An attractive, efficient shower is a beauty to behold in any full bathroom. Showers wake us up on the mornings, provide solace at night before bed, and help us present our best selves to the world every day.
Whether building a new shower or remodeling an existing shower, you have several types to choose from. Showers range do-it-yourself pre-fabricated units on up to custom showers that cost thousands of dollars. Shower enclosures can be rounded, square, rectangular, or neo-angle.
Because showers are all about the water, the water delivery system is equally important. Waterfall shower heads gently drip water from high above. Or you might prefer the vigorous feeling of a full-body shower with jets at various heights. Whatever your preference, you will find a shower that fits your needs.
Commonly found in many homes, a pre-fabricated shower consists of a one-piece shower pan and molded shower surround walls. Often, extra ledges and soap dishes are integral to the surround walls.
Since pre-fabricated showers can be broken down and delivered in separate pieces, they can more easily fit through tight doorways than do one-piece pre-fabricated units. Most pre-fabricated shower units can be installed by the homeowner.
True to their name, custom showers are built by professionals to the homeowner's custom specifications. Typically, custom showers are built out of natural stone or porcelain tile. The shower pan is created from a wet mortar base laid with stone or tile.
Custom showers can take on any size, shape, and form desired by the user. Custom showers, when built right with premium materials, can increase the home's resale value.
Rectangular Enclosure Shower
Rectangular enclosure showers are built from 1/4-inch-thick tempered glass. Secured at the corners with metal clips, these sheets of glass form frameless shower enclosures that are easier to clean than framed enclosures and give the bathroom a greater sense of openness.
Curved Enclosure Shower
Curved enclosure showers usually occupy a corner, with the curved door sliding open in a graceful arc to provide access. Curved shower enclosures more smartly use space than do rectangular shower enclosures, though at a higher cost.
Corner Enclosure Shower
When viewed from above, a corner enclosure shower is a square formed by two walls and two sheets of glass of equal length. One of the sheets of glass has a pivoted door. Corner enclosure showers tuck away neatly and conserve a maximum amount of bathroom flooring space.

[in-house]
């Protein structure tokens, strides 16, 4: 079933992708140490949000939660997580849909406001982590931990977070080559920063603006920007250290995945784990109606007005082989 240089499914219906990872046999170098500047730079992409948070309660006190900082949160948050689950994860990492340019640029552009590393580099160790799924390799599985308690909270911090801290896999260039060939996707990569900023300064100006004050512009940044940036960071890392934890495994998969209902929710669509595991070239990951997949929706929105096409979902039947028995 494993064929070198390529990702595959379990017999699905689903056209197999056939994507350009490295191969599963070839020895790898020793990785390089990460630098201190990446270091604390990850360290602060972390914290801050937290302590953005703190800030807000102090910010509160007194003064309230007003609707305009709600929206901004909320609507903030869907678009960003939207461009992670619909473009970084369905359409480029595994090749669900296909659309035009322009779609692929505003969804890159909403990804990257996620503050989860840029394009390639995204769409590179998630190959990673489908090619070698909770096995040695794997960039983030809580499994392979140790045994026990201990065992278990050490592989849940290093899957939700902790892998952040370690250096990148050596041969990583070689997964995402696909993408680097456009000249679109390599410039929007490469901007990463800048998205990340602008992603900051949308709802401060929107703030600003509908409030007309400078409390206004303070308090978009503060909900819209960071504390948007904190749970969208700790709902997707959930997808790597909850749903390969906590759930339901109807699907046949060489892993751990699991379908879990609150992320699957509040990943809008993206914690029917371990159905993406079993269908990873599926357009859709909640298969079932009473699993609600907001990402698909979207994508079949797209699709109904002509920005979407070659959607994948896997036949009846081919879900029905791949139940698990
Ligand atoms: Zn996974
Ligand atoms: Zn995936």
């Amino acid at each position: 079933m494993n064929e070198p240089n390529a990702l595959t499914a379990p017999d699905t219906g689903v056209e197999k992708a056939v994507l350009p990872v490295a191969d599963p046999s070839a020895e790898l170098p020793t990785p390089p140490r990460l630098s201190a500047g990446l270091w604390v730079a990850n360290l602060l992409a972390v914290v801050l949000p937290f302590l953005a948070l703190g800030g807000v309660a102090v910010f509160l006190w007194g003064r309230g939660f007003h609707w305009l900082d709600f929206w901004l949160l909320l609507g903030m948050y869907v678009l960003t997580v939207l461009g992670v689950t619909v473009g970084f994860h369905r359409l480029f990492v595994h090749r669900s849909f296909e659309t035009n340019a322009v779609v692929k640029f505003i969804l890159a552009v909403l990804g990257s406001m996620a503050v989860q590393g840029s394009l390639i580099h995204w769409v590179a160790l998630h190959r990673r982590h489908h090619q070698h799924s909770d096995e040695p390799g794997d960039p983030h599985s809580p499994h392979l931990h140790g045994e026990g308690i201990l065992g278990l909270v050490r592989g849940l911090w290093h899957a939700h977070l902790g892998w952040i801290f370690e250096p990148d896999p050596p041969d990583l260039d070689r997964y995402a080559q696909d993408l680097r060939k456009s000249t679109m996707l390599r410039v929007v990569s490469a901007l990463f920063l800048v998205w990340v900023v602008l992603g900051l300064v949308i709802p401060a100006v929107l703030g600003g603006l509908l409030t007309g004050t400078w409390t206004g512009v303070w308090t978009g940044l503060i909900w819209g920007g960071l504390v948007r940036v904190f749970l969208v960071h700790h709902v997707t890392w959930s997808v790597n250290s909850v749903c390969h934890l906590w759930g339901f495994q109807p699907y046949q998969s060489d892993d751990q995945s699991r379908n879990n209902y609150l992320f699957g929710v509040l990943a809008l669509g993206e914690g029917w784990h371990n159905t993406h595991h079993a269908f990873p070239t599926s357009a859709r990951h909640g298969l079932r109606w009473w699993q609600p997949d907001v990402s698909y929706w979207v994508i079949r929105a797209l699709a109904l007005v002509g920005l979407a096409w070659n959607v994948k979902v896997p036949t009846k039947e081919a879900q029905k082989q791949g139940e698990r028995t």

Neo-Angle Enclosure Shower
For some homeowners, a neo-angle enclosure shower is a good compromise between a corner and a curved enclosure.
Situated in a corner, two flat sheets of tempered form two sides of the square shower (the walls are the other two sides). However, the two sheets of glass do not meet. Instead, a third sheet of glass runs at a 45-degree angle and completes the enclosure.
Bathtub-shower combinations have been installed in bathrooms for decades as a way to double up on bathing services. The bathtub—usually an alcove tub with three surrounding walls—has a set of faucets that control both the lower tub faucet and the upper shower head.
While the trend has slowly been moving away from this setup in favor of shower-only installations, tub-shower combinations are still an excellent method of saving space in small bathrooms. Homes with small children especially can benefit from tub-shower combinations.
A body shower is one that has multiple penetrations in one or even more walls for water jets that vary from knee- to shoulder-height, along with a shower head placed above the head. A body shower can save water by more efficiently sending water to pinpointed areas of the body, rather than relying on the water to course downward.
A shower tower is a metal column the incorporates controls, the shower head, a hand shower, jets of varying heights, and controls. These units eliminate the need for multiple penetrations in the shower wall. With their sleek design, shower towers are best for contemporary-style bathrooms.
A waterfall shower is a shower head located higher than a regular shower head, which emits a soft, rainfall-type flow of water. This shower head may not work well for users who prefer the massage-like feeling of water pressure on their neck and shoulders.
Regular showers can be converted inexpensively into waterfall showers by a gooseneck-shaped adapter that raises the height of the shower head. In addition, the shower head is changed out for a special waterfall shower head.